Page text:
For SIRT procedures, you should now report incidents to the relevant authority when the delivered activity falls outside +/- 20% of the prescribed activity.
As well as all notifiable therapy incidents, departments can consider making a voluntary notification for non-notifiable and near-miss incidents, due to the high-risk nature of these procedures and the opportunity for shared learning around incident themes. All clinically significant incidents must be reported to the relevant authority. There are examples in the latest guidance from professional bodies on IR(ME)R: Implications in clinical practice in radiotherapy: Guidance from the Radiotherapy Board.
If an incident involves an exposure to the incorrect laterality, for example left shoulder instead of right, it is categorised as an unintended exposure. In this case, you should apply the multiplication or threshold values shown in the ‘Criteria for notification’ column.
Regulation 8(4)(b) requires employers to make notifications of radiotherapeutic exposures that are significantly lower than intended. This includes nuclear medicine therapy, radiotherapy, brachytherapy and intraoperative therapy.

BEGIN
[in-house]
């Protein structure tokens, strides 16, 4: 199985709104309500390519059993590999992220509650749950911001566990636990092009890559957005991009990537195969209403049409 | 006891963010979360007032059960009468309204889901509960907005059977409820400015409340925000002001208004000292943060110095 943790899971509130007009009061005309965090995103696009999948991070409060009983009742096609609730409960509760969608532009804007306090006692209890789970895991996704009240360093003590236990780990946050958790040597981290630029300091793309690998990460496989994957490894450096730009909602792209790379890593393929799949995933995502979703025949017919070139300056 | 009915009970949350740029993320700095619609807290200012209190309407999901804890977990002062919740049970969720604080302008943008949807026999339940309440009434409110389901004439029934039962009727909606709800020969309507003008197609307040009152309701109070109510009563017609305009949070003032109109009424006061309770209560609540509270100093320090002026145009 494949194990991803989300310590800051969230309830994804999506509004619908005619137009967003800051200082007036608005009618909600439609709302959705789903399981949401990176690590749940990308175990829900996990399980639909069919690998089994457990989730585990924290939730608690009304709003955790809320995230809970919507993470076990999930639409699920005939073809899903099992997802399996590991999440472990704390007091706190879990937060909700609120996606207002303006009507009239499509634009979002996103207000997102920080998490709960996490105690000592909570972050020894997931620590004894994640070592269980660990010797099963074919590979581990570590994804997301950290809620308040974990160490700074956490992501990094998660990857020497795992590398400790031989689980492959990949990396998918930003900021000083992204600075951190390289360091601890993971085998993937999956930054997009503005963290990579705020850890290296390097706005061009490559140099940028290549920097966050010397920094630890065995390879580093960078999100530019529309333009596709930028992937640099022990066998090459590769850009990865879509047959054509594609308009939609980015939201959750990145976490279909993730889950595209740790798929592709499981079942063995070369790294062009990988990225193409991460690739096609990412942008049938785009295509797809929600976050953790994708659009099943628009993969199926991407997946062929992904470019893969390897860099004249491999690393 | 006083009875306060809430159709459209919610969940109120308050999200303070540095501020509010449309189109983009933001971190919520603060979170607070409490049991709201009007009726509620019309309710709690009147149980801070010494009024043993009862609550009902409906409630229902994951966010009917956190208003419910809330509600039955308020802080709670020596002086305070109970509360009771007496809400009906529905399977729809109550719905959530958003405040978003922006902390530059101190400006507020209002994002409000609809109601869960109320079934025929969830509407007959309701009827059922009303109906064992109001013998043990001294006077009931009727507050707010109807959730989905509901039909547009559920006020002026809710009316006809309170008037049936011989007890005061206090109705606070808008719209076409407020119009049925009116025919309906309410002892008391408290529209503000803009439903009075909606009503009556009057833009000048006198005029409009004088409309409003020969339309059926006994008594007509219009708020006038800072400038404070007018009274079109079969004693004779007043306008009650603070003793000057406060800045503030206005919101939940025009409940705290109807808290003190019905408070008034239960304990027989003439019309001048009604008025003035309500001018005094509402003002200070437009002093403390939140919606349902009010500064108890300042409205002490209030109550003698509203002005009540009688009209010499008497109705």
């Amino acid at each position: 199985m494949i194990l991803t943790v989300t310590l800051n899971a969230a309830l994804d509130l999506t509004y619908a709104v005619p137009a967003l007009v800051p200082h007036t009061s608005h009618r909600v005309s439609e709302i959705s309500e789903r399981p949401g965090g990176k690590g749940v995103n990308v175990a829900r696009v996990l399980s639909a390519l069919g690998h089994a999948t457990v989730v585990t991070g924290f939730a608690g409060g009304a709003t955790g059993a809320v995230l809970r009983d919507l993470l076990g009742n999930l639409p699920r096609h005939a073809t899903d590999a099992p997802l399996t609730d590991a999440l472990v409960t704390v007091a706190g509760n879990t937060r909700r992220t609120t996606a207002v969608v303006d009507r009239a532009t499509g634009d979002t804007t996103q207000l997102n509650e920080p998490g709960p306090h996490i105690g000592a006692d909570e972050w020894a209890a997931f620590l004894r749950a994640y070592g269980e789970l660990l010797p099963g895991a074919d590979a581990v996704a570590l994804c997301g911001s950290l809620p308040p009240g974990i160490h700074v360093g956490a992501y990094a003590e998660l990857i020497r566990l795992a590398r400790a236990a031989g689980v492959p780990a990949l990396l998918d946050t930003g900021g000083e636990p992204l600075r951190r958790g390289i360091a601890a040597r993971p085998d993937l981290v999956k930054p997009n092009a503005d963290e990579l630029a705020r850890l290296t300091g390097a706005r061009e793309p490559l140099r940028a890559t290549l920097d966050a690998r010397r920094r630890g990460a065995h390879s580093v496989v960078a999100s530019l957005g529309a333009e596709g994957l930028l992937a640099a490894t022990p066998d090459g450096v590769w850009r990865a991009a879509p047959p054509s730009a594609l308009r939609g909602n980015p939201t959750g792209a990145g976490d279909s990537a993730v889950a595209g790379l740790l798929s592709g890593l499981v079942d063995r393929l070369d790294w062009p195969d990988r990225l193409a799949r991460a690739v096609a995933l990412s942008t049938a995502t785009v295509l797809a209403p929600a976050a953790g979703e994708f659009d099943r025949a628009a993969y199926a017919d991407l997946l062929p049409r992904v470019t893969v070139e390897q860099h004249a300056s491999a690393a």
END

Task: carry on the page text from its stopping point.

You do not need to make a notification of exposures lower than intended for non-radiotherapeutic modalities.
Complementary notification codes
As well as notification codes 1-9, the table includes complementary codes that help to identify specific types of incident:
- Voluntary: incidents that do not necessarily meet the criteria for statutory notification but, because of other significant or unusual circumstances, may be submitted for wider learning. These may include near misses, such as wrong treatment plans in radiotherapy or brachytherapy that are identified before delivering an exposure, or where a wrong treatment plan is used but the outcome was not clinically significant.